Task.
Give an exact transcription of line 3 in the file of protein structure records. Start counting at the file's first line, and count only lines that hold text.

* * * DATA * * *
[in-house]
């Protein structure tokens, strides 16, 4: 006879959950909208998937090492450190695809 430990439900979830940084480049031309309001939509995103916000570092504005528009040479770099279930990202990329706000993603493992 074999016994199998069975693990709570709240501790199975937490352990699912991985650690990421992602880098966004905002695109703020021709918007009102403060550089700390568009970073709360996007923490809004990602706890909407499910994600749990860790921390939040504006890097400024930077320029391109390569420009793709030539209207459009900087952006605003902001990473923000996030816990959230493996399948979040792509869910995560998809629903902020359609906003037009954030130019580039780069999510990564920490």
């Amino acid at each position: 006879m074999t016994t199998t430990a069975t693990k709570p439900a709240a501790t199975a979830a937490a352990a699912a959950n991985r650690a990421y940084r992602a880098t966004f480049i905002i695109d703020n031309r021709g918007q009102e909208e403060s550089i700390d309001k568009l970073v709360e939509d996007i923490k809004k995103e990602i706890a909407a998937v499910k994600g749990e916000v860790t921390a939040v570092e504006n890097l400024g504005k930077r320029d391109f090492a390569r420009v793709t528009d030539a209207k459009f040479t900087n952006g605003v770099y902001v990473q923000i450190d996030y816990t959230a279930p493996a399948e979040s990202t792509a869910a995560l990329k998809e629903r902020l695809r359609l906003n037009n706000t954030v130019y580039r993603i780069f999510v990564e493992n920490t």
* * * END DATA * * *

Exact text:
């Amino acid at each position: 006879m074999t016994t199998t430990a069975t693990k709570p439900a709240a501790t199975a979830a937490a352990a699912a959950n991985r650690a990421y940084r992602a880098t966004f480049i905002i695109d703020n031309r021709g918007q009102e909208e403060s550089i700390d309001k568009l970073v709360e939509d996007i923490k809004k995103e990602i706890a909407a998937v499910k994600g749990e916000v860790t921390a939040v570092e504006n890097l400024g504005k930077r320029d391109f090492a390569r420009v793709t528009d030539a209207k459009f040479t900087n952006g605003v770099y902001v990473q923000i450190d996030y816990t959230a279930p493996a399948e979040s990202t792509a869910a995560l990329k998809e629903r902020l695809r359609l906003n037009n706000t954030v130019y580039r993603i780069f999510v990564e493992n920490t």